Iran, Lebanon, and the UN May Finally Lose U.S. Aid

( Last week, the Republican Study Committee in the House released its FY2023 budget proposal that includes slashing funding to the United Nations, as well as the countries of Lebanon and Iraq.

In addition to slashing foreign aid projects that benefit Iranian-backed terror groups like Hezbollah, the Republican Study Committee also wants to codify legislation barring the Biden administration from spending taxpayer money to implement a new nuclear deal with Iran. In short, killing a potential nuclear deal the instant it is signed.

The Study Committee also wants to increase US funding to Israel to help counter Iran and its terror proxies.

While such budget proposals will go nowhere in a Democrat-controlled House, the budget is meant as a blueprint for a Republican-led House should they take the majority in November’s midterms.

According to Congressman Jim Banks, the chair of the Republican Study Committee, the RSC’s budget offers a blueprint “for taking on Iran’s terrorist regime, Putin’s aggression, and the new threat of jihadist terrorists in Afghanistan.”

The proposed budget would slash US funding to any of Iran’s “puppet regimes in the Middle East,” especially Hezbollah-controlled Lebanon. The US has long provided aid to the Lebanese Armed Forces despite their loyalty to Hezbollah.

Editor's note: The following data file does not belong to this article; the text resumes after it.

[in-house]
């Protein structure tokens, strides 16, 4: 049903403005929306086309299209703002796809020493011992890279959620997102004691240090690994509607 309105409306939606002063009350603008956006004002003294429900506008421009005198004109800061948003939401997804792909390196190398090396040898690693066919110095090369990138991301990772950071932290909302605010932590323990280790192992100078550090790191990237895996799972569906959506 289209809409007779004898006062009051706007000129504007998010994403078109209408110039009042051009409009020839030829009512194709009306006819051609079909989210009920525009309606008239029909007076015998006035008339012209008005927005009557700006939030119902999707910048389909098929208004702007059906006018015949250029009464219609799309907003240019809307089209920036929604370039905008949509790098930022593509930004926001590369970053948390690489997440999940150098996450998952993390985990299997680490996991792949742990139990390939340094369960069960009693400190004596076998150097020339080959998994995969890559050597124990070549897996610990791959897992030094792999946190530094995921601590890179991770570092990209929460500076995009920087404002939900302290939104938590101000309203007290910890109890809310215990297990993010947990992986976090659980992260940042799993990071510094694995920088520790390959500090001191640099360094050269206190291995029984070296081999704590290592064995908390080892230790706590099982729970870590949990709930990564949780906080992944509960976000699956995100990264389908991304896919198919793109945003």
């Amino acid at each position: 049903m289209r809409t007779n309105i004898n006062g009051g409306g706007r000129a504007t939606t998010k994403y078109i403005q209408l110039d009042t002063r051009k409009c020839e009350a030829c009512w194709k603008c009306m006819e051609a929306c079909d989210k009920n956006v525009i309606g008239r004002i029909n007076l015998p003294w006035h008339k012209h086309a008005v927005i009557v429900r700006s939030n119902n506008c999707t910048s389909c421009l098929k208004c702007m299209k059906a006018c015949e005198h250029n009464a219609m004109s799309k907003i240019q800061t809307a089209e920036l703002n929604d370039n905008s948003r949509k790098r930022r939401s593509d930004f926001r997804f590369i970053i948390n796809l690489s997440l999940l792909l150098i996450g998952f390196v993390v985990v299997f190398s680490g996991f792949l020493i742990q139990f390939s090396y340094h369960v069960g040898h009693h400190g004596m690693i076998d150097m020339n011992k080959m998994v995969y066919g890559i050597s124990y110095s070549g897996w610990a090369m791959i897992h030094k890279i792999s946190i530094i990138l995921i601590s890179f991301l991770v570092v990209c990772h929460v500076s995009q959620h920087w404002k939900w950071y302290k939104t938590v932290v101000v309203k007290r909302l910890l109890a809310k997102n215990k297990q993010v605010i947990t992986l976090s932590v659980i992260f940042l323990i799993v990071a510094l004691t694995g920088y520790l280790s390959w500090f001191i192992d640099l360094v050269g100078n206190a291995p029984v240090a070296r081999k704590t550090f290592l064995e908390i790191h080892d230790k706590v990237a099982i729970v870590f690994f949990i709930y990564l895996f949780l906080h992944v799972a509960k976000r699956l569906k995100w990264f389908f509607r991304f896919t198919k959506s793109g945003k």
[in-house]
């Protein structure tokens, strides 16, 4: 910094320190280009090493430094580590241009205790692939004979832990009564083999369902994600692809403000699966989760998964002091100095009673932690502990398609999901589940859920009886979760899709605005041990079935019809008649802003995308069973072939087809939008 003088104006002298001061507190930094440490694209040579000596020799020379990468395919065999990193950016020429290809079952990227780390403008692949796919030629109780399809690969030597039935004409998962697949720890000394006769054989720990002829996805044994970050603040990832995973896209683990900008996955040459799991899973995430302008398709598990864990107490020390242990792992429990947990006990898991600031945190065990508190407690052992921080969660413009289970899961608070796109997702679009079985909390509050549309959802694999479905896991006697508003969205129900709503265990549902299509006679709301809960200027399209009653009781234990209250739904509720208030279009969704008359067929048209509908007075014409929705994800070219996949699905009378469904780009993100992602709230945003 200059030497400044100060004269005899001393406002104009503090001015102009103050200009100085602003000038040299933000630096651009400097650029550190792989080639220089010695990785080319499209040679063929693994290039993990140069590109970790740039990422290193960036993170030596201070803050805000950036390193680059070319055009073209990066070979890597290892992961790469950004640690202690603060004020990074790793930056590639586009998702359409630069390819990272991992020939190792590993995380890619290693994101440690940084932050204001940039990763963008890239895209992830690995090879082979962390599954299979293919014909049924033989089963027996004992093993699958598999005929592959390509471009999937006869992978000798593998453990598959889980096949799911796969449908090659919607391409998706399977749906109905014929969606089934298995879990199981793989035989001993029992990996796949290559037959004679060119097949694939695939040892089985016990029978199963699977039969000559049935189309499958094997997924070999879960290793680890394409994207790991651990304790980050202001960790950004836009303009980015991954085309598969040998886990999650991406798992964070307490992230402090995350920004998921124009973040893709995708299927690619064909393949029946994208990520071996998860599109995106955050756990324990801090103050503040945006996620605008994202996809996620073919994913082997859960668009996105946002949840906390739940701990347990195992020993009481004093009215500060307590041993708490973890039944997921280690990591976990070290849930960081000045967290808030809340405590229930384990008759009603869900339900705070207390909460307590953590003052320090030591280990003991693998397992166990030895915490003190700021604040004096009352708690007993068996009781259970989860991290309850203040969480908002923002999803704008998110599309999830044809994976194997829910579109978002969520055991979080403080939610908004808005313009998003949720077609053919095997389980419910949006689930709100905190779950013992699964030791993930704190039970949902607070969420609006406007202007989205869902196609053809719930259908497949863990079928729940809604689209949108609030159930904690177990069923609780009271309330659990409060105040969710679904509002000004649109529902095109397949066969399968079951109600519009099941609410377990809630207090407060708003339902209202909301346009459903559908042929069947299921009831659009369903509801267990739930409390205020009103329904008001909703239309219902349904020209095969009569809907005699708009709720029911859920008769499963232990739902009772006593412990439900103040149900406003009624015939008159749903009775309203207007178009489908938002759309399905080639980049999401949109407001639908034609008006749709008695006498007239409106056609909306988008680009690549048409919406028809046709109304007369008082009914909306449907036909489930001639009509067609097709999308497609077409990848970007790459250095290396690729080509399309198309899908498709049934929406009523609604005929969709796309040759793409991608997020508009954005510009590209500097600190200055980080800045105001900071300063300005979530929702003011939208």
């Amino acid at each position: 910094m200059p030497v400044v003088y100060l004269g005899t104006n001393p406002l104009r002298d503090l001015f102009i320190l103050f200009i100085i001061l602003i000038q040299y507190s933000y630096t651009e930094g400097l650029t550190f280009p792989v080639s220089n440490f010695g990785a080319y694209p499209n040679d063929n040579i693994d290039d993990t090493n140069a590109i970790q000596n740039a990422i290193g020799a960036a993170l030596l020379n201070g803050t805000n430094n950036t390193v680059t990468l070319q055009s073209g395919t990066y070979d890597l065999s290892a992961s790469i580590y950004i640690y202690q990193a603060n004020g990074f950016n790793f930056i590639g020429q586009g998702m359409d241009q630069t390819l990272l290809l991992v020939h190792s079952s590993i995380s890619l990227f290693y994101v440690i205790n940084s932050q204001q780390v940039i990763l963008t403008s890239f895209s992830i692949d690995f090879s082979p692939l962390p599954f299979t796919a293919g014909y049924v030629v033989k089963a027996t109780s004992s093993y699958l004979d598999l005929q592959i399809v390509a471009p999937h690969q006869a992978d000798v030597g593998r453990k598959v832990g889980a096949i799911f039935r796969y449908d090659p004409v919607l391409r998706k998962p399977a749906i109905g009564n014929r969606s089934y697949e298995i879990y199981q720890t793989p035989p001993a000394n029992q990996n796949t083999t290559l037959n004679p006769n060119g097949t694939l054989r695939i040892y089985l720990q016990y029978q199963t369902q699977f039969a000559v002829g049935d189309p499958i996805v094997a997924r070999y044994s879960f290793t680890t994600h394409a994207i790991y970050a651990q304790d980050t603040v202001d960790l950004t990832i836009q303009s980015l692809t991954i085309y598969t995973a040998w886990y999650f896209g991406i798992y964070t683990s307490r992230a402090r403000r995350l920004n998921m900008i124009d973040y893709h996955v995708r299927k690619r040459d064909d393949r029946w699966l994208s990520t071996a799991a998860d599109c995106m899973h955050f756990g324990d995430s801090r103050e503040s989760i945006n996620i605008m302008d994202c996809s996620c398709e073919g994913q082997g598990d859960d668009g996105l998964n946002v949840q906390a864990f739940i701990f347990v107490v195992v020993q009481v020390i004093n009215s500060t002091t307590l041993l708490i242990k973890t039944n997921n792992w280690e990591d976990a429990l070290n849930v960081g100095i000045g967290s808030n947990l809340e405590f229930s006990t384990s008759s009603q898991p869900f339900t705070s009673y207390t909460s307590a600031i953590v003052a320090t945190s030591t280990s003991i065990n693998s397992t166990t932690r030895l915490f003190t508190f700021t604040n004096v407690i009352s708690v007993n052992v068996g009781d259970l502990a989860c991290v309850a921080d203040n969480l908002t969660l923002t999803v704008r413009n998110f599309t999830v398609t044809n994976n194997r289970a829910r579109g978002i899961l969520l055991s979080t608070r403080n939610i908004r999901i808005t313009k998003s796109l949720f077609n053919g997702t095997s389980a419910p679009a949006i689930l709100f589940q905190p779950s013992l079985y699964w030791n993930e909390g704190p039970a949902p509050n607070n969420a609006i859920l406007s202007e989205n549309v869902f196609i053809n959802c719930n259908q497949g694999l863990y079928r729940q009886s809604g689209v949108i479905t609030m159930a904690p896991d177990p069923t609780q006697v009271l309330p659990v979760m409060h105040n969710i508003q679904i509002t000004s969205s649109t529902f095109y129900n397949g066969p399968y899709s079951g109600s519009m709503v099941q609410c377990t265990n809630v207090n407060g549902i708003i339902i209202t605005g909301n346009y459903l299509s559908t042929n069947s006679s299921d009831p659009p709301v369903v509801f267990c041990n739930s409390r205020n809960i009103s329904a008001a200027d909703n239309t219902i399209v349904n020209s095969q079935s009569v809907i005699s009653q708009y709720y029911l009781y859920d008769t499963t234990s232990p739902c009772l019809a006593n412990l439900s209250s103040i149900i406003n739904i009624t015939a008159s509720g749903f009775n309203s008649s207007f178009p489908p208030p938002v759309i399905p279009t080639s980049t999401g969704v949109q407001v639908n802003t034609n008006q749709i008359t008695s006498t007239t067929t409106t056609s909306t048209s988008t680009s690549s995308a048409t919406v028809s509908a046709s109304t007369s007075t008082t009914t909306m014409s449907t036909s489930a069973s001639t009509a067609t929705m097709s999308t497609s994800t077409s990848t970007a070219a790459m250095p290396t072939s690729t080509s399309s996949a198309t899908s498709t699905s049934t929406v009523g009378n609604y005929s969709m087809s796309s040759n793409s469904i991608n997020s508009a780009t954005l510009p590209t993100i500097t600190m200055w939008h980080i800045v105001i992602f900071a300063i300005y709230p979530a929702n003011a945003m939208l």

The Republican Study Committee also wants to cut taxpayer funding to Iraq’s Ministries of Interior and Defense both of which work closely with Iraqi militant groups with ties to Tehran. These groups have claimed responsibility for attacks on US interests in Iraq, including the 2019 strike on the US Embassy in Baghdad.

The Republicans also want to cut funding to United Nations programs in areas of Syria that are controlled by Bashar al Assad.

The budget “blueprint” also includes a package of sanctions on Iran that the Republicans claim is the toughest in history. The sanctions provision is meant to send a message to both the White House and Tehran that any sanctions relief granted as part of a new nuclear deal won’t make it through a Republican Congress.

The proposal also calls for an increase in funding for Israel’s Iron Dome missile defense system.